As a matter of fact, this photo from more than a century ago shows that the roots of cosplay predate Japanese animation itself. But with no anime conventions or social media outlets through which to show off their outfits, why did this group bother? Suffice to say the reason for this photo shoot is about as unexpected as the costumed scene itself: a giant monkey about to sumo wrestle a biped dog.

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Just when you thought you knew it all – 17 life-changing lessons learned in Japan

When you first set foot in Japan, it’s hard not to be impressed by the efficiency and social order. The streets are clean, trains run on time, and the people are quiet and polite, yet possess enough of the bizarre to be intriguing (cosplay, line-ups for chicken ramen-flavored ice cream or Lotteria 5-pattied tower burger anyone?).

Living in Japan, or even just visiting, can be a life-changing experience. No one returns to their country the same person as when they left. Here are some of the things that make such an impression on foreigners, they cause us to think a second time, and alter the way we think, act, or view the world. In short, they prompt us to make life changes. Just when you thought you knew it all…

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“Don’t touch my moustache!” Japanese that sounds like English but isn’t, and vice versa!

When you start learning another language, like, say, Japanese, it’s common to come across certain words that sound like English words, but aren’t. For example, the Japanese word “hai” which means yes, sounds a lot like the greeting “hi” in English. Another example might be that “ohayou” meaning good morning sounds a lot like the US state of Ohio.

But, naturally, this goes both ways. There are also plenty of examples of Japanese speakers finding “Japanese” meaning in English words that a native English speaker would never think of…

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Maiko beauty secrets: Skincare tips from Japan’s apprentice geisha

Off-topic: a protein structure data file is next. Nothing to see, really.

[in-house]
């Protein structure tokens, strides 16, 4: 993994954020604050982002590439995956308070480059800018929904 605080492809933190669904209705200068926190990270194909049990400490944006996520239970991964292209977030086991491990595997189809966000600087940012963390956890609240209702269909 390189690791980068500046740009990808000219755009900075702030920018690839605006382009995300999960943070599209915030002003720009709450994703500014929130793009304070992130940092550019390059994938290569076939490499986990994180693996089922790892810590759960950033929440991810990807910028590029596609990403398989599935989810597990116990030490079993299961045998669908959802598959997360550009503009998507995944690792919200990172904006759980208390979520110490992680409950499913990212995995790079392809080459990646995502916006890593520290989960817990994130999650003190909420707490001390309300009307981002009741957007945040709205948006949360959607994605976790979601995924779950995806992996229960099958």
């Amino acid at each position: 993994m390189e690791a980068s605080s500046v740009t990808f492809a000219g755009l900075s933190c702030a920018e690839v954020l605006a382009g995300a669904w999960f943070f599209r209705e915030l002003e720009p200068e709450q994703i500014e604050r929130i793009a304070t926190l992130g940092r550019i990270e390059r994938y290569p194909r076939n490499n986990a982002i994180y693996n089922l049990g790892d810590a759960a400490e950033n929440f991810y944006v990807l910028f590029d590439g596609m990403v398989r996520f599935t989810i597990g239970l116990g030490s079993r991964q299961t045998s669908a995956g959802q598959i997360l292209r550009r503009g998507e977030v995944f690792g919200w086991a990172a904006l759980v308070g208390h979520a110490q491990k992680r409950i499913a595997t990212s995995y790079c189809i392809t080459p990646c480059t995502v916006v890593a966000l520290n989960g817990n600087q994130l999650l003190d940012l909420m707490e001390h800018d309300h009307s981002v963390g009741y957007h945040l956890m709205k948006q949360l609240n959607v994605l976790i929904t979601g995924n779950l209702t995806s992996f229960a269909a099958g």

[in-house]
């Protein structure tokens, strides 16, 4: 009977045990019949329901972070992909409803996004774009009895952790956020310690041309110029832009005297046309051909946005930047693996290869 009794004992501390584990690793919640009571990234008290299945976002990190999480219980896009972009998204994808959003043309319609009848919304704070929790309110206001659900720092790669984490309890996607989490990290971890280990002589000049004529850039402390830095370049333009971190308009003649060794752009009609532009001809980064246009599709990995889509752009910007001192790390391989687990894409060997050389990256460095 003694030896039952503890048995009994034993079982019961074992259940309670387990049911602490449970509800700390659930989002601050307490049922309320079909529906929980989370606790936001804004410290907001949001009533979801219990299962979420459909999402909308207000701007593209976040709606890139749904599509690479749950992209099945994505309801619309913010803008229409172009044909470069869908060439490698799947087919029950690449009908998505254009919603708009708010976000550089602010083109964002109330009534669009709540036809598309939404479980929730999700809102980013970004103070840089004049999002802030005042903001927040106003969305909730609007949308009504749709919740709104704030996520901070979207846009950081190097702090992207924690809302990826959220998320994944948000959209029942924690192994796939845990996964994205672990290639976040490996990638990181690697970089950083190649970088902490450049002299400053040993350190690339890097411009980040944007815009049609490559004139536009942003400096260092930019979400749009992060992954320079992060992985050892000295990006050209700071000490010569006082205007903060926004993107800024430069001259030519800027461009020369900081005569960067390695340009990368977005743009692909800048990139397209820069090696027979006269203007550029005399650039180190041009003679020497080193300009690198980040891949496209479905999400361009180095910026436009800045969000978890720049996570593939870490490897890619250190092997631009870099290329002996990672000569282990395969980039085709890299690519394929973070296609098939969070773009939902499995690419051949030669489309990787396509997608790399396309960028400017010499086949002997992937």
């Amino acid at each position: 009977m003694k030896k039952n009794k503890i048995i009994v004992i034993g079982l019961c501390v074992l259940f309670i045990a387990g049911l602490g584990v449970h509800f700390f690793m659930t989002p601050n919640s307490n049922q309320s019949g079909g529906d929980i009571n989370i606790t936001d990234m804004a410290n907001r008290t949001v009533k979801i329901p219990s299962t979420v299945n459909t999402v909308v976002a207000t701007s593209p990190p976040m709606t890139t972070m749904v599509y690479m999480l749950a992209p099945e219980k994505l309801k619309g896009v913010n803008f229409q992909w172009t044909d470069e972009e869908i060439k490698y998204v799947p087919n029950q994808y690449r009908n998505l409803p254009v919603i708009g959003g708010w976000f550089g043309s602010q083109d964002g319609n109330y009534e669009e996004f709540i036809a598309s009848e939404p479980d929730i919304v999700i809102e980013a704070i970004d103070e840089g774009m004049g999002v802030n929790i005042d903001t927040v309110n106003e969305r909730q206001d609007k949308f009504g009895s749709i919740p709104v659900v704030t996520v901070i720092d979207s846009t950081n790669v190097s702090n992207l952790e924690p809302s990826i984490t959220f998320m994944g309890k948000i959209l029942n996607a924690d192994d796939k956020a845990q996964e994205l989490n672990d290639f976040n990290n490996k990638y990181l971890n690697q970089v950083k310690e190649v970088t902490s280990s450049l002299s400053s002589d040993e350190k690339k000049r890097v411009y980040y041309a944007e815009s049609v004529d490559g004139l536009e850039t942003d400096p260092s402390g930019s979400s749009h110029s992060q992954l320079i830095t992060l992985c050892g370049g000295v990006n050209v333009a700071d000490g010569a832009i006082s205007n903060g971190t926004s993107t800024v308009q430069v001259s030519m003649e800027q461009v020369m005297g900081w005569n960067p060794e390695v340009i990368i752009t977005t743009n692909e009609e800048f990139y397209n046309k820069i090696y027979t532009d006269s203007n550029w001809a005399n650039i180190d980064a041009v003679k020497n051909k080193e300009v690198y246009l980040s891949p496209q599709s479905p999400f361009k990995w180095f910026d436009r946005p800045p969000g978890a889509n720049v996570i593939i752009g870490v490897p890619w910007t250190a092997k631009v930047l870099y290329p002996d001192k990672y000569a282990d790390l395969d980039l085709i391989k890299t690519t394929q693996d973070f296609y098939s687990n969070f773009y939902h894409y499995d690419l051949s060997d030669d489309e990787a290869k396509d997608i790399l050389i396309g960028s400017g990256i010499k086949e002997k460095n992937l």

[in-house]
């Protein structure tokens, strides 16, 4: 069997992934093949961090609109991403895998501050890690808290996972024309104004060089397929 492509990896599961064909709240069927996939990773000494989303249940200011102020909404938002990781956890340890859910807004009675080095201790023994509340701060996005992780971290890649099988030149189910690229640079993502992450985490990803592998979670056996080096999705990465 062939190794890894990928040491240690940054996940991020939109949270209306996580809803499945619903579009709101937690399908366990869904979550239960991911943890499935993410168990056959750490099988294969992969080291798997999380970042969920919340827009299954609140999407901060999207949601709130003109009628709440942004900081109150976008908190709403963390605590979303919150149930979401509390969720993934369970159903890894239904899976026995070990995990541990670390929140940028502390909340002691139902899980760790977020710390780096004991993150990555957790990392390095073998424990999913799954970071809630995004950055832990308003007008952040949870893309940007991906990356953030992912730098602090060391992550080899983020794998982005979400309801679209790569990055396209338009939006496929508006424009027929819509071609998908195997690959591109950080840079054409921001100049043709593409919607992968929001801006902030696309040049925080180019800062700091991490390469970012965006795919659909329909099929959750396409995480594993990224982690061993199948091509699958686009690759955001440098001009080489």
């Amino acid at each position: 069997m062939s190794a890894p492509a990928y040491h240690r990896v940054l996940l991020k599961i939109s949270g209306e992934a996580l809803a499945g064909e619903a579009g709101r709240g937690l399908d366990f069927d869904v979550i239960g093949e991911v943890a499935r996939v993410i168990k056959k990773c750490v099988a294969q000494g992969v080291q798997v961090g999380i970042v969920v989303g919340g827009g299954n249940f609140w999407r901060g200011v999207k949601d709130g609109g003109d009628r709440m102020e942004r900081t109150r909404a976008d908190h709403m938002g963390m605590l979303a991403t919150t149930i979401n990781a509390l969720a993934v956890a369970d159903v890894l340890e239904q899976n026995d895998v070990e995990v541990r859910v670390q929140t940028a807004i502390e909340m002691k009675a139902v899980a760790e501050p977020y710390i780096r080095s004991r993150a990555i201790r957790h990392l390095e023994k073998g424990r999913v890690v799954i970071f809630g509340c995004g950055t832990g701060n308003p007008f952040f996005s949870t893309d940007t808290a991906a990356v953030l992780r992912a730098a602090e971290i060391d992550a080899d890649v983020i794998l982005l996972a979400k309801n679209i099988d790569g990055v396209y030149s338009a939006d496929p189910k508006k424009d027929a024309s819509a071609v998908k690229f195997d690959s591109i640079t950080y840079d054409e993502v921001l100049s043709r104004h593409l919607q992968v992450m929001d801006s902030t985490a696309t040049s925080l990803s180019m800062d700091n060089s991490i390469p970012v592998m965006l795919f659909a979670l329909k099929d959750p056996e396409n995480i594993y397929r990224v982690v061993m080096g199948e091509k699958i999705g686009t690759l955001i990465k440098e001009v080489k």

Just as with full-fledged geisha, it’s customary for maiko, as geisha apprentices are known, to wear a layer of white face powder, called oshiroi. But those who’ve seen one of Japan’s traditional entertainers close up often marvel at their smooth, healthy skin, remarking that they would be just as beautiful with all of those cosmetic coverings washed away.

But in much the same way that their polished speech and refined mannerisms are the result of years of training, maiko also have a careful routine they follow to keep their skin looking as delicate and pleasing to the eye as it does.

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Sayonara, sushi: 21 little things that people miss after leaving Japan

As a reader of RocketNews24, chances are you already have a pretty big soft spot for Japan. You may even already be living in the Land of the Rising Sun or have plans to fly out just as soon as circumstances allow.

But sometimes, even when we love a place with every fibre of our being, we just can’t stay forever. Family anxiously awaiting our return; work commitments; financial constraints and more mean that, at some point or other, many of us have to wave goodbye to Japan and return to our respective homelands.

Some of the things people miss about Japan will be immediately obvious, but others tend to sink in only a few weeks or months after returning home. Today, we’re taking a look at 21 of the little things, in no particular order, that Japan does so uniquely or so incredibly well that foreigners really start to pine for them once they finally say sayonara and head home.

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The Steeds of the Gods: The Shinto horses that no mortal may ride

Somewhere around the 500th step on the long approach to Kompira-san shrine in Kagawa Prefecture, you’ll find a small stable housing two special horses. They are pretty as a picture, but don’t get any ideas about hopping on for a ride, feeding them a little carrot, or even giving them a friendly pat.

These thoroughbreds are shinme, the steeds of the gods, and they are not for mere mortals like us.

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Run for the hills! “Breakup Prevention Kits” complete with condom hole-pokers on sale in Japan

Hey, guys! So… sex! Pretty great, right? Feels good. Increases feelings of closeness and intimacy with your partner. Relieves stress. Probably lengthens your lifespan, too, unless you’re into something super kinky. Yup, intercourse is one of the few enjoyable miracles of being alive that we get to experience in this dark, lonely existence as inconsequential pinpricks amidst a vast and uncaring cosmos.

Too bad I’ll never be doing it again. Not now that I’ve learned this Japanese “Breakup Prevention Kit,” complete with discreet condom hole-poker, exists anyway.

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“Pop” daruma dolls so popular you’ll have to wait three years to get one